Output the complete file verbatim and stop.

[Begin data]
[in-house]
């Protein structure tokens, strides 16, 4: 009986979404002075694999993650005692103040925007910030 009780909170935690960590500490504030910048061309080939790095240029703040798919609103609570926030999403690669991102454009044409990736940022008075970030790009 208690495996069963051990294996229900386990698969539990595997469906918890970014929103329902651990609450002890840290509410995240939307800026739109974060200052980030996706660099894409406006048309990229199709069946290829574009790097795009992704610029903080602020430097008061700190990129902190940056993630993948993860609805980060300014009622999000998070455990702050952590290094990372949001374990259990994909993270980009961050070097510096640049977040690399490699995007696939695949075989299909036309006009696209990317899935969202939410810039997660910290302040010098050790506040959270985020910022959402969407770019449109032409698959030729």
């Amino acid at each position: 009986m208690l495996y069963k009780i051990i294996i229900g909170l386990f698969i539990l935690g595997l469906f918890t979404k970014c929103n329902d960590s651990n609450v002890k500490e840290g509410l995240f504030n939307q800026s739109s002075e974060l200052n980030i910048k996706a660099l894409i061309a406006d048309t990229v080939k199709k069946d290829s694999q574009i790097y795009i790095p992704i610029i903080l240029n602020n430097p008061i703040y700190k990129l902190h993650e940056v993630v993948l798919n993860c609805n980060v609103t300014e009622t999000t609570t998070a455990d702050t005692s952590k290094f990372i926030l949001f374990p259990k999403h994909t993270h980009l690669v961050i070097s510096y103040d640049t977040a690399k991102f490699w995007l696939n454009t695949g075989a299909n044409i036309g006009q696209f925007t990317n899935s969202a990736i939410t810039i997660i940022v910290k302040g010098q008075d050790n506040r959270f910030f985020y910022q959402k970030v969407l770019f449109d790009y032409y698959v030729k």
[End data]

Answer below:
[in-house]
């Protein structure tokens, strides 16, 4: 009986979404002075694999993650005692103040925007910030 009780909170935690960590500490504030910048061309080939790095240029703040798919609103609570926030999403690669991102454009044409990736940022008075970030790009 208690495996069963051990294996229900386990698969539990595997469906918890970014929103329902651990609450002890840290509410995240939307800026739109974060200052980030996706660099894409406006048309990229199709069946290829574009790097795009992704610029903080602020430097008061700190990129902190940056993630993948993860609805980060300014009622999000998070455990702050952590290094990372949001374990259990994909993270980009961050070097510096640049977040690399490699995007696939695949075989299909036309006009696209990317899935969202939410810039997660910290302040010098050790506040959270985020910022959402969407770019449109032409698959030729």
């Amino acid at each position: 009986m208690l495996y069963k009780i051990i294996i229900g909170l386990f698969i539990l935690g595997l469906f918890t979404k970014c929103n329902d960590s651990n609450v002890k500490e840290g509410l995240f504030n939307q800026s739109s002075e974060l200052n980030i910048k996706a660099l894409i061309a406006d048309t990229v080939k199709k069946d290829s694999q574009i790097y795009i790095p992704i610029i903080l240029n602020n430097p008061i703040y700190k990129l902190h993650e940056v993630v993948l798919n993860c609805n980060v609103t300014e009622t999000t609570t998070a455990d702050t005692s952590k290094f990372i926030l949001f374990p259990k999403h994909t993270h980009l690669v961050i070097s510096y103040d640049t977040a690399k991102f490699w995007l696939n454009t695949g075989a299909n044409i036309g006009q696209f925007t990317n899935s969202a990736i939410t810039i997660i940022v910290k302040g010098q008075d050790n506040r959270f910030f985020y910022q959402k970030v969407l770019f449109d790009y032409y698959v030729k």